Trip dates: 2017 Jan. 25 to 29
We visited Barcelona in late January, and as busy as it was, the feel was undeniably different than it would be in spring or summer. Barcelona’s famous beaches were empty, and streets that in summer are gridlocked with tourists were easily passable.
This was all part of our plan; we’ll gladly trade an opportunity to lie on the sand for the chance to avoid a crush of people. In actuality it worked out to our satisfaction; aside from one downpour, the weather was pleasant, and aside from Saturday night, the crowds were thin.
This trip, our first to Barcelona, was all about getting to know the city and its history. We opted for museums over music, the labyrinth streets of the Gothic quarter over the whimsical color of the Gaudí highlights. As anyone who has visited Barcelona will tell you, the city has a great deal to offer. We definitely do want to come back in a warmer, brighter time of year to enjoy the famous culture, music and beaches. But that’s another trip.
Things to do with kids in Barcelona
The apartment in which we stayed was located in the Plaça de la Cucurulla, which is smack in the middle of the Gothic Quarter, near the Catedral de Barcelona, the Basilica de Santa Maria del Pi and about a dozen other gorgeous, enormous churches. The location offered excellent walking access to the El Raval neighborhood, the Gothic Quarter, El Born and Barceloneta, which runs along the Mediterranean Sea.
This part of the city, especially, is eminently walkable. Because public transportation was a little more expensive than we’ve grown accustomed to in Budapest and the free-ride age limit lower (meaning we’d have to buy tickets for two of our kids), we opted to skip the metro and walk wherever possible. It was for the best. Without staying for years, there’s no way to see everything that a city like Barcelona offers, so it’s best to pick a few highlights and take it slow.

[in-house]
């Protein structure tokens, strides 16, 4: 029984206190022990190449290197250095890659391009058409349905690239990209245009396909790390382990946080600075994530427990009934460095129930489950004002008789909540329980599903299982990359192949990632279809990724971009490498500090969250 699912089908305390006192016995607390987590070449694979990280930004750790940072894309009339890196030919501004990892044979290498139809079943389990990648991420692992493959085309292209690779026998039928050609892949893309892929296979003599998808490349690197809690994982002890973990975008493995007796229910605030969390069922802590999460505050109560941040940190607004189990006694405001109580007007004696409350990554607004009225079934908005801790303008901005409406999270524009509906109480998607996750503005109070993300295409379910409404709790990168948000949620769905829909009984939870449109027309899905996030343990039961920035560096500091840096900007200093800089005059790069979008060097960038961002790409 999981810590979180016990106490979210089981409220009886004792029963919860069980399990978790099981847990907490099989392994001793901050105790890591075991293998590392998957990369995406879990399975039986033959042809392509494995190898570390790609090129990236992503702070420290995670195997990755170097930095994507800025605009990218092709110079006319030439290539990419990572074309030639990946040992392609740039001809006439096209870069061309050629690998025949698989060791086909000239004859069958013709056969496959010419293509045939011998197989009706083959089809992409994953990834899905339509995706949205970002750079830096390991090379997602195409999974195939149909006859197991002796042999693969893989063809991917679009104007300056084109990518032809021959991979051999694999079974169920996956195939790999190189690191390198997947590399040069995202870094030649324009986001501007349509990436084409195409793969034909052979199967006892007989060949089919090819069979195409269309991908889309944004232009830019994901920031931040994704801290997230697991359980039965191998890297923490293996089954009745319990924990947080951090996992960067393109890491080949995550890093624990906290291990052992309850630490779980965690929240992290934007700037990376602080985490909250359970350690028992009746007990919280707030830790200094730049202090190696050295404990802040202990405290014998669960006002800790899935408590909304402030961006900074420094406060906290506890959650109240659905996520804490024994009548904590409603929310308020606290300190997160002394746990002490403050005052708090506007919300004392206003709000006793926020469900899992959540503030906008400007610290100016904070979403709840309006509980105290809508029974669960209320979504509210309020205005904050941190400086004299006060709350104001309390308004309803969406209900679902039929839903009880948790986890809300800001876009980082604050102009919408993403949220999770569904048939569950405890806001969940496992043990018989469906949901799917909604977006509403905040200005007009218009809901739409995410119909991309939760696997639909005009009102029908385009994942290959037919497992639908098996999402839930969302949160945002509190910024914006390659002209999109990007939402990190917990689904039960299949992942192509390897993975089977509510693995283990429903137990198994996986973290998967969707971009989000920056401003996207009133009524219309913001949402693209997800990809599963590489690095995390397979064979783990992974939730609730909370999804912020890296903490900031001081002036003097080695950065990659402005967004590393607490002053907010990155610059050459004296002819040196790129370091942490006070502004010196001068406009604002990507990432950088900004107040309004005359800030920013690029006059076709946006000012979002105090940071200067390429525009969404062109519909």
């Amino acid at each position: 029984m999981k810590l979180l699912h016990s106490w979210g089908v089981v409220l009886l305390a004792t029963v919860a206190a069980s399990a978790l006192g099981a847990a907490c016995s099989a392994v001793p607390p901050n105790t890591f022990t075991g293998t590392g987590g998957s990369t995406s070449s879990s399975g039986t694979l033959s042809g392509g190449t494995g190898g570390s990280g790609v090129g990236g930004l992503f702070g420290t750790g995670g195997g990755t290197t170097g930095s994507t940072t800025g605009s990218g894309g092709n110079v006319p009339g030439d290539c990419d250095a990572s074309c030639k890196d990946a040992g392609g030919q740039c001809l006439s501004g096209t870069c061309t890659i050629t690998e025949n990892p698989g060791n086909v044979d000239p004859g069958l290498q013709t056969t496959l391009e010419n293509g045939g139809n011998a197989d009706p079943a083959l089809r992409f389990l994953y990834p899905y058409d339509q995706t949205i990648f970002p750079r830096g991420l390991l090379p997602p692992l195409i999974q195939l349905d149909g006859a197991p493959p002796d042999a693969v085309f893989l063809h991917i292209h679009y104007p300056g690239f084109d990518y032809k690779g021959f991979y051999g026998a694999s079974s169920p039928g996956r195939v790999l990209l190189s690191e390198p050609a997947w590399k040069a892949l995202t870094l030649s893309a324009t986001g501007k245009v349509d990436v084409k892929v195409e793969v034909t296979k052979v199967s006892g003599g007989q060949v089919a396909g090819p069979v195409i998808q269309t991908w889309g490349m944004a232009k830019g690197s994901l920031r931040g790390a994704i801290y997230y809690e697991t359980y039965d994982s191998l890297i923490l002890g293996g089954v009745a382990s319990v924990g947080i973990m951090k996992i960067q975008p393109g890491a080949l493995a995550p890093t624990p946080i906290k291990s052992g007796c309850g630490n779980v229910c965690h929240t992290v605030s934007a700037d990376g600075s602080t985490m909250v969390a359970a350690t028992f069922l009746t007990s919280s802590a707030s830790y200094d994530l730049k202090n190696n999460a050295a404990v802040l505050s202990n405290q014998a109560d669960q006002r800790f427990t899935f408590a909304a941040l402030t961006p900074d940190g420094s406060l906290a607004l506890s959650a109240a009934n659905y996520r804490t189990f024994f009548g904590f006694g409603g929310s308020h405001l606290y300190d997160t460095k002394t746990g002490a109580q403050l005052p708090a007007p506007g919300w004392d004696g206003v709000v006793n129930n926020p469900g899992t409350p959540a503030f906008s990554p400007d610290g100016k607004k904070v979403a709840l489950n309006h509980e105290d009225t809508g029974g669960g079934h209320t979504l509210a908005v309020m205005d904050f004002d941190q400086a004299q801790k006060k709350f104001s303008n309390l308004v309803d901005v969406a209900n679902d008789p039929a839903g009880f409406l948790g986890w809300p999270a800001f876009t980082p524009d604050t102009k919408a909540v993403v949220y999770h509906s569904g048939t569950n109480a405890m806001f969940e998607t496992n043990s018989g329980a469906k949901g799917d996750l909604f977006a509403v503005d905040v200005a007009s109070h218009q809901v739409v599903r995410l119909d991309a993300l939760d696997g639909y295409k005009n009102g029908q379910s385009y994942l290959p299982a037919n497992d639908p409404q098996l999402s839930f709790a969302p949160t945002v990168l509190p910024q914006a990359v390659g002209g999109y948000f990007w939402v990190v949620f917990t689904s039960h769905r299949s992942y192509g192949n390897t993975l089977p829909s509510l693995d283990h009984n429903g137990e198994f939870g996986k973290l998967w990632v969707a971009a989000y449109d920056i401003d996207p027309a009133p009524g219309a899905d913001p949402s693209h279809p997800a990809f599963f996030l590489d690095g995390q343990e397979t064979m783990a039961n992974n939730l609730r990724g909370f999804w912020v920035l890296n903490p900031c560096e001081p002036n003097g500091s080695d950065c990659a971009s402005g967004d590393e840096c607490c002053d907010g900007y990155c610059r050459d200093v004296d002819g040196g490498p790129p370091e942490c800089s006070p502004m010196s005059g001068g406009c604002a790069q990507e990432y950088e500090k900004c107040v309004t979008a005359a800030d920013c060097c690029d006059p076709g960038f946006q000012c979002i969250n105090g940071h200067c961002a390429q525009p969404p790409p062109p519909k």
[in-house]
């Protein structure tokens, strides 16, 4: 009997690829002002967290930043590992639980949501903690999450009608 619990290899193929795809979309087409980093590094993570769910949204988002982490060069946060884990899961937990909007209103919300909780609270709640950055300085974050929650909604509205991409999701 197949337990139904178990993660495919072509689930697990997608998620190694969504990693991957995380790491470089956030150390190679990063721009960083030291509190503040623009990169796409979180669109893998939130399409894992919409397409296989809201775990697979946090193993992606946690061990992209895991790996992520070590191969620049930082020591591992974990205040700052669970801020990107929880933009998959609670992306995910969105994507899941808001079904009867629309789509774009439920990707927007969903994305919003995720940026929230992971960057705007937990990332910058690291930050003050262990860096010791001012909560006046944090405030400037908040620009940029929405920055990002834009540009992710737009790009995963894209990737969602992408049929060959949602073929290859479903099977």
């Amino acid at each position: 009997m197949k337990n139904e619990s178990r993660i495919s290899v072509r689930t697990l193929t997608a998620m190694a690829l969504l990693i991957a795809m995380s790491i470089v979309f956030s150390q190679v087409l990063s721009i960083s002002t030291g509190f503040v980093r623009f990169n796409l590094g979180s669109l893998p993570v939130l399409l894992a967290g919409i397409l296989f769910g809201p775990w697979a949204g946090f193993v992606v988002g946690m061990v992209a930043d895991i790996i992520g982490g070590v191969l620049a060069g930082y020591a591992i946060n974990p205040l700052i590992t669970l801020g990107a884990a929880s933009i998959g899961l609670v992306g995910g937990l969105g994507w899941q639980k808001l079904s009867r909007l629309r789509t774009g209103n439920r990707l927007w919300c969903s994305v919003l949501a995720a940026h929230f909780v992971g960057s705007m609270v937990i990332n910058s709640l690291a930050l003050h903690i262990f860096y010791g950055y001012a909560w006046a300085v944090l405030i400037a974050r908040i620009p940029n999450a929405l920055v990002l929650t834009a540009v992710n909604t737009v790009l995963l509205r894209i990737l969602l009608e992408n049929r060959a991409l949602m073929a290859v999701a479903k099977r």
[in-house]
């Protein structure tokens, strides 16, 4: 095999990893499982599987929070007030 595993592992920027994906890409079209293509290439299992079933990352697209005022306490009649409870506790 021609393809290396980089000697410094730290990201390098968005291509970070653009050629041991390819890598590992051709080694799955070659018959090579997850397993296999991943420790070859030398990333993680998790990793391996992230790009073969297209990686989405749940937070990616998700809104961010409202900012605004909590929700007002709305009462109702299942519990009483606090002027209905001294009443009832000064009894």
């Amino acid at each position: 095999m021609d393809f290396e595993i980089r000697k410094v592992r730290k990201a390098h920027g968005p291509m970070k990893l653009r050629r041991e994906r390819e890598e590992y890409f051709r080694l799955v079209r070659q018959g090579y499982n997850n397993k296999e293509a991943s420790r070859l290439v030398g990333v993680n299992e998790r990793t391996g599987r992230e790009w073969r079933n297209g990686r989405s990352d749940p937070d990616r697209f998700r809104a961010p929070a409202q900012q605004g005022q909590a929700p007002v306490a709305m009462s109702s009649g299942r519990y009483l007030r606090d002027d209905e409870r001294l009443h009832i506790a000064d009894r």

Most of the streets in the neighborhoods near our flat are glorified alleyways not often used by vehicles, so the only impediments to a relaxing stroll are the myriad intersections and the need to zig and zag around other pedestrians.
In many ways, it actually resembles an outdoor mall. If you’re looking for a place to shop, this is it. Walk any street in this quarter, and you’ll find store after store, rolling doors thrown open and inviting the world in. It was a little overwhelming for us, actually, coming from Budapest, where products aren’t nearly as plentiful. Spain in general, and Barcelona in particular, has a much more Western feel than Hungary in terms of the availability of goods, whether you’re shopping groceries, cosmetics or clothes.
As far as green space goes, it’s hard to beat the Parc de la Ciutadella, which is home to the Catalonian Parliament and the Barcelona Zoo. A little pond offers rowboats to rent, and the nearby Cascada Monumental features a three-story waterfall coming from a mountain topped by a gilt statue of a horse-drawn chariot.
The park is at the southeast end of the Passeig de Lluís Companys, a long pedestrian walkway anchored at the far end by the Arc de Triomf, which was built to serve as the entrypoint to the Exposició Universal de Barcelona*, or World’s Fair, in 1888. Even in winter, the path had a festival-like atmosphere. Here, tourists stand frozen around a man blowing massive soap bubbles that float above leaping children. There, a dozen or so elderly Spanish men appear gathered to talk the politics of the day.
On a sunny day, the park offers a huge amount of space for the kids to run, and there’s even a playground (more of a tot lot, really) to divert the kids for a while. The park also boasts a life-sized statue of a mammoth, and life size for these creatures is impressive.
*This is Catalan, not Spanish. To us, it looked like a hybrid language created from French and Spanish, but in actuality it developed from the Latin spoken by the Romans who inhabited the area. Today, Catalonia is the region of Spain in which Barcelona sits. An interesting exhibit in the El Born Centre de Cultura i Memòria (more on this below) tells of the fall of Catalonia at the end of the War of the Spanish Succession.
Before we visited, we read a number of reviews claiming that paying the entrance fee for Antoni Gaudí’s famous Park Güell wasn’t necessary, that you could enjoy plenty at the park without denting your wallet. This is true, but it wasn’t until we arrived that we understood it. Park Güell is a massive hillside park originally designed to be a residential housing development. Various trails meander across the hillside, and touches of Gaudí’s creativity abound. While access to the Monumental Zone does get one closer to the detail of Gaudí’s intricate mosaics, with kids in tow it would have been too difficult for us to ponder the pieces to make the entrance fee worthwhile. We enjoyed use of the trails and playgrounds instead.